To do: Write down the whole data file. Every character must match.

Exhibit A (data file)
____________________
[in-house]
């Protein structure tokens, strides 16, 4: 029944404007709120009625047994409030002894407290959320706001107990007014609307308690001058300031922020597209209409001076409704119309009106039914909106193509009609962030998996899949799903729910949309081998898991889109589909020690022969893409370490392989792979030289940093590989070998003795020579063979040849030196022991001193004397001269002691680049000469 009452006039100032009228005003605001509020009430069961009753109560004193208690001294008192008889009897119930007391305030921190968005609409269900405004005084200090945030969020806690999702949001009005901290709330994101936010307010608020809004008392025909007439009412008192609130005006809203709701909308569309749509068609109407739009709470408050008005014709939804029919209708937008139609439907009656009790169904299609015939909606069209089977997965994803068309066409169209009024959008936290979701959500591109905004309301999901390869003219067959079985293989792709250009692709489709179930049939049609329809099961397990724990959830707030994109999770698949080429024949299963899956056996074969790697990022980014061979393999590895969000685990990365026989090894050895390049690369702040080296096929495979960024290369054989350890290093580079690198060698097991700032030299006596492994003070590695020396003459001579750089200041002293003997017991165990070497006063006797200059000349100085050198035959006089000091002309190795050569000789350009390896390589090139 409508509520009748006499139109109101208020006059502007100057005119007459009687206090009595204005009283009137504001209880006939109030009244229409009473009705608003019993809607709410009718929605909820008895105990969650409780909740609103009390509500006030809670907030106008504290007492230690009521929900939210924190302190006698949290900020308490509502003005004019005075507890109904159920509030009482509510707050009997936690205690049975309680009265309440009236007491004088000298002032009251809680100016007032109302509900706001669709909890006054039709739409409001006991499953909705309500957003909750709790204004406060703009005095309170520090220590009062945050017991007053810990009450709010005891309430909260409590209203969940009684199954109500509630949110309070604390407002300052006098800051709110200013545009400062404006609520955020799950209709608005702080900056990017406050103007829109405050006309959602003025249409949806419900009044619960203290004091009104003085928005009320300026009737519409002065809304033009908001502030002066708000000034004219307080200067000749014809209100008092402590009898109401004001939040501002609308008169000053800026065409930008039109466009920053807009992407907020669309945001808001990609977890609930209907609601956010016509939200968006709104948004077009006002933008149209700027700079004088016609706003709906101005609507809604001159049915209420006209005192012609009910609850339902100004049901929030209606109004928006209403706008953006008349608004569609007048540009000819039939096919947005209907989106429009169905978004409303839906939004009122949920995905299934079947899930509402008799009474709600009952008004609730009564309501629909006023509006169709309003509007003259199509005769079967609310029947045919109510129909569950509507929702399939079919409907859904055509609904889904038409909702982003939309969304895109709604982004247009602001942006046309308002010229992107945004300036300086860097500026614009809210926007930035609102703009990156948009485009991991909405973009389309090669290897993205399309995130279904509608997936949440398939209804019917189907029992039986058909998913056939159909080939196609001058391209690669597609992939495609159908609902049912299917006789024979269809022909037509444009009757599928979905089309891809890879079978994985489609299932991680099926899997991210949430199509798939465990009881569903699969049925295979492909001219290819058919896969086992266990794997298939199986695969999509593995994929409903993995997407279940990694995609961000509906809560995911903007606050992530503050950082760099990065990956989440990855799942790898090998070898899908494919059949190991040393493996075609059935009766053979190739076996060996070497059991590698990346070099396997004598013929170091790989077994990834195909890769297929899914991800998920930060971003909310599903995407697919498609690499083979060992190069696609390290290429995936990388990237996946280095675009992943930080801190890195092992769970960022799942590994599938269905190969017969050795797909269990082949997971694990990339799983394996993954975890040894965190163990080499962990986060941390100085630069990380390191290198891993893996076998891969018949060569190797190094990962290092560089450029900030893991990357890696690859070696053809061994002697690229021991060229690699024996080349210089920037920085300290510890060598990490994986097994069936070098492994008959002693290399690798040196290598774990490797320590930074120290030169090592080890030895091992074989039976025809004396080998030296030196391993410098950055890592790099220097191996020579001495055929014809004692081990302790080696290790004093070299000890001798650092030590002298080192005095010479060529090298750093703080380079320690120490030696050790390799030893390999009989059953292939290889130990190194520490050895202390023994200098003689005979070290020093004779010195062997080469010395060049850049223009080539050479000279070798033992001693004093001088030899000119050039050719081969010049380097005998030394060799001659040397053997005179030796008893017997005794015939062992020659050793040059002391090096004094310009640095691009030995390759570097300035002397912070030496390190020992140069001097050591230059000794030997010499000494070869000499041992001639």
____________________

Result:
[in-house]
């Protein structure tokens, strides 16, 4: 029944404007709120009625047994409030002894407290959320706001107990007014609307308690001058300031922020597209209409001076409704119309009106039914909106193509009609962030998996899949799903729910949309081998898991889109589909020690022969893409370490392989792979030289940093590989070998003795020579063979040849030196022991001193004397001269002691680049000469 009452006039100032009228005003605001509020009430069961009753109560004193208690001294008192008889009897119930007391305030921190968005609409269900405004005084200090945030969020806690999702949001009005901290709330994101936010307010608020809004008392025909007439009412008192609130005006809203709701909308569309749509068609109407739009709470408050008005014709939804029919209708937008139609439907009656009790169904299609015939909606069209089977997965994803068309066409169209009024959008936290979701959500591109905004309301999901390869003219067959079985293989792709250009692709489709179930049939049609329809099961397990724990959830707030994109999770698949080429024949299963899956056996074969790697990022980014061979393999590895969000685990990365026989090894050895390049690369702040080296096929495979960024290369054989350890290093580079690198060698097991700032030299006596492994003070590695020396003459001579750089200041002293003997017991165990070497006063006797200059000349100085050198035959006089000091002309190795050569000789350009390896390589090139 409508509520009748006499139109109101208020006059502007100057005119007459009687206090009595204005009283009137504001209880006939109030009244229409009473009705608003019993809607709410009718929605909820008895105990969650409780909740609103009390509500006030809670907030106008504290007492230690009521929900939210924190302190006698949290900020308490509502003005004019005075507890109904159920509030009482509510707050009997936690205690049975309680009265309440009236007491004088000298002032009251809680100016007032109302509900706001669709909890006054039709739409409001006991499953909705309500957003909750709790204004406060703009005095309170520090220590009062945050017991007053810990009450709010005891309430909260409590209203969940009684199954109500509630949110309070604390407002300052006098800051709110200013545009400062404006609520955020799950209709608005702080900056990017406050103007829109405050006309959602003025249409949806419900009044619960203290004091009104003085928005009320300026009737519409002065809304033009908001502030002066708000000034004219307080200067000749014809209100008092402590009898109401004001939040501002609308008169000053800026065409930008039109466009920053807009992407907020669309945001808001990609977890609930209907609601956010016509939200968006709104948004077009006002933008149209700027700079004088016609706003709906101005609507809604001159049915209420006209005192012609009910609850339902100004049901929030209606109004928006209403706008953006008349608004569609007048540009000819039939096919947005209907989106429009169905978004409303839906939004009122949920995905299934079947899930509402008799009474709600009952008004609730009564309501629909006023509006169709309003509007003259199509005769079967609310029947045919109510129909569950509507929702399939079919409907859904055509609904889904038409909702982003939309969304895109709604982004247009602001942006046309308002010229992107945004300036300086860097500026614009809210926007930035609102703009990156948009485009991991909405973009389309090669290897993205399309995130279904509608997936949440398939209804019917189907029992039986058909998913056939159909080939196609001058391209690669597609992939495609159908609902049912299917006789024979269809022909037509444009009757599928979905089309891809890879079978994985489609299932991680099926899997991210949430199509798939465990009881569903699969049925295979492909001219290819058919896969086992266990794997298939199986695969999509593995994929409903993995997407279940990694995609961000509906809560995911903007606050992530503050950082760099990065990956989440990855799942790898090998070898899908494919059949190991040393493996075609059935009766053979190739076996060996070497059991590698990346070099396997004598013929170091790989077994990834195909890769297929899914991800998920930060971003909310599903995407697919498609690499083979060992190069696609390290290429995936990388990237996946280095675009992943930080801190890195092992769970960022799942590994599938269905190969017969050795797909269990082949997971694990990339799983394996993954975890040894965190163990080499962990986060941390100085630069990380390191290198891993893996076998891969018949060569190797190094990962290092560089450029900030893991990357890696690859070696053809061994002697690229021991060229690699024996080349210089920037920085300290510890060598990490994986097994069936070098492994008959002693290399690798040196290598774990490797320590930074120290030169090592080890030895091992074989039976025809004396080998030296030196391993410098950055890592790099220097191996020579001495055929014809004692081990302790080696290790004093070299000890001798650092030590002298080192005095010479060529090298750093703080380079320690120490030696050790390799030893390999009989059953292939290889130990190194520490050895202390023994200098003689005979070290020093004779010195062997080469010395060049850049223009080539050479000279070798033992001693004093001088030899000119050039050719081969010049380097005998030394060799001659040397053997005179030796008893017997005794015939062992020659050793040059002391090096004094310009640095691009030995390759570097300035002397912070030496390190020992140069001097050591230059000794030997010499000494070869000499041992001639």